Other colleagues have commented on the aggressive weeding project we’ve undertaken over the past year, and now year two of the project is beginning. The last time I’ve seen so many empty shelves at Central was 19 years ago, when we were unboxing materials from storage and putting them on the shelves. At that time, there was, in fact, LOTS of stuff that needed weeding after spending 5 years in boxes. But over time, our collection development/management philosophy went head-to-head with the Internet and online resources and lost, and our materials budget was hamstrung by the assessment tax that could not be used for Central Library at all. So now, it’s time to weed again, and there’s almost nothing left of the strong reference collection we used to have.
Bottom line, the person who asked about the car got a less-than-adequate answer to the Avenger question.
Based on an evaluation I read in iLibrarian, I decided to try wordpress.com. It was very easy to sign up, but I got lost creating my profile – there’s a little more to it than there is with Blogger. It was also very easy to import one of my Blogger blogs – this one, in fact – and to change the default template.
The new grandCENTRAL blog has gone “live” on the SPL website, and I wanted to try out another platform in case other branches in our system want to create their own blogs, too. In that situation, the library might want to investigate the downloadable wordpress.org platform, hence my presence here (even though I’m using the dot com version.)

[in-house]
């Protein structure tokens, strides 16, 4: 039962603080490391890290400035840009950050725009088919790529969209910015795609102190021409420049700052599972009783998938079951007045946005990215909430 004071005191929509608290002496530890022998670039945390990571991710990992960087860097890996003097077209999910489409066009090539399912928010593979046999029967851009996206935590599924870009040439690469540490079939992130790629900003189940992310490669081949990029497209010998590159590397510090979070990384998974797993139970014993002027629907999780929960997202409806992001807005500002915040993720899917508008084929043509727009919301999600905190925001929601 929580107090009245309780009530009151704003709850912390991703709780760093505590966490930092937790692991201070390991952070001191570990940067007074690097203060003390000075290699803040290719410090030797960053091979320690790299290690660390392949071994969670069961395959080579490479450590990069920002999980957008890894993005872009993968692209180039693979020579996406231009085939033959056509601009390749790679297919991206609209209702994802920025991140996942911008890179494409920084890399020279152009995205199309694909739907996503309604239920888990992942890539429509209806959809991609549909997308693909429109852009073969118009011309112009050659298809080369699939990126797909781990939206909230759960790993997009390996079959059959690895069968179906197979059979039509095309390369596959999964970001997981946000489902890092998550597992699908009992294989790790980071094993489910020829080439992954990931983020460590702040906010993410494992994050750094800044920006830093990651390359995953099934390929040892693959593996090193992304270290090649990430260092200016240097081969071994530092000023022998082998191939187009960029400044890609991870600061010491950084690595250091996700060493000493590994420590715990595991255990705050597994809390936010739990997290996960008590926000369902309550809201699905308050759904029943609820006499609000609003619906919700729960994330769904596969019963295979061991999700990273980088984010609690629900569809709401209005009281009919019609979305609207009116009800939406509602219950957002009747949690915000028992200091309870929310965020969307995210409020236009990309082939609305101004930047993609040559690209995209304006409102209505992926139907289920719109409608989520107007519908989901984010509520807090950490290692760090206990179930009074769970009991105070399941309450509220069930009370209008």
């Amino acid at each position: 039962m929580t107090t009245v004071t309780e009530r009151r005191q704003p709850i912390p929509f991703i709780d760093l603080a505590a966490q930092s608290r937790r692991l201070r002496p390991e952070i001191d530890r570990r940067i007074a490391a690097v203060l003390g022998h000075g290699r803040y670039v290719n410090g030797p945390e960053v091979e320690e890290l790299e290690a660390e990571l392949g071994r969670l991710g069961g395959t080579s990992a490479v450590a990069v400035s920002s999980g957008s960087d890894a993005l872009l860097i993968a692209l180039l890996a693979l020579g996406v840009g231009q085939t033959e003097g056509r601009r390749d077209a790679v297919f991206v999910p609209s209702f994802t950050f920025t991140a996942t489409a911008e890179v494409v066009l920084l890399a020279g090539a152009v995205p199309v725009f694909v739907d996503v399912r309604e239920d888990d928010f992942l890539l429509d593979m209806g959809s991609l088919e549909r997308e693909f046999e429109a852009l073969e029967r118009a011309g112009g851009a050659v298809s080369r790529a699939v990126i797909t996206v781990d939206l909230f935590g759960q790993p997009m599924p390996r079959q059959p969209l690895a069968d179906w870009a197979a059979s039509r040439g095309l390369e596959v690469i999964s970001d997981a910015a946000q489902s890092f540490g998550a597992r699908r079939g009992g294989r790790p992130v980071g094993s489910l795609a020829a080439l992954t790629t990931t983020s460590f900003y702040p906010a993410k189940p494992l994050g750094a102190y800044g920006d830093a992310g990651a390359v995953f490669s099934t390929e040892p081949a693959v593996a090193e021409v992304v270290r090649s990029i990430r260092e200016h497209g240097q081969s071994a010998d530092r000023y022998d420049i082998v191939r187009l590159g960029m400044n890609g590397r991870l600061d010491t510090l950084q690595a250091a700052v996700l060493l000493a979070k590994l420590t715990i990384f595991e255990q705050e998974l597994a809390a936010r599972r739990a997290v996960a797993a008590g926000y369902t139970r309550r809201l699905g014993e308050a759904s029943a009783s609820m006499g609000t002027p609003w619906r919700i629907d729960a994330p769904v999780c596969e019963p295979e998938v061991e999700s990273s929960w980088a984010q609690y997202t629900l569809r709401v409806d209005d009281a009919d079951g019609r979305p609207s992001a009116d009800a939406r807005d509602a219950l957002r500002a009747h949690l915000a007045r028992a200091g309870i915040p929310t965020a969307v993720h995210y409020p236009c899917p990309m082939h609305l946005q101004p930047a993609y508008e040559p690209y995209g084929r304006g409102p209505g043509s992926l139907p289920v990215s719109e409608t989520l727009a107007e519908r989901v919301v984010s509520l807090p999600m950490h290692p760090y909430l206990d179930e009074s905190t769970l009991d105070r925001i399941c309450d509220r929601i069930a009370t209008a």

Check it out! The GrandCENtral blog is growing and its form is developing. A few more housekeeping details, and it looks like we’ll be ready to go public as scheduled on September 1. So far, one member of the public has found it, and loves it! Staff posters are having a ball with images, links, and embedded video. By the time it debuts on the library’s web site, it will have a good archive and have some meaty entries.
Boss gave us permission to run with it, but wants to restrict permission to post to those who responded to her call for interested staff. Anyone else who has material that would make a good post can send it to one of us, and we will upload it. This policy will be re-evaluated down the line.
We decided to incorporate the Spanish posts into the main blog; some of the English posts will be translated, but other Spanish language posts will be original. We are looking for a way to describe the blog that will make it apparent that there is Spanish content. There is space in the “subtitle” area of the header that could be used for that purpose.
We like the “departments” that seem to be developing: A Finer Focus, which functions like a pathfinder, and Book Review, are the two examples. If we can maintain this consistency, we can help our readers identify content more readily. We decided to use those headings as tags, which will then group like posts in search results.
At our meeting this afternoon, we passed out an article outlining legal points we need to keep in mind. They pertain to copyright issues, use of images and deep links, terms of service, and a privacy statement. Boss will run this by our library’s counsel. When we have her OK, we’ll turn on the blog and our light will shine!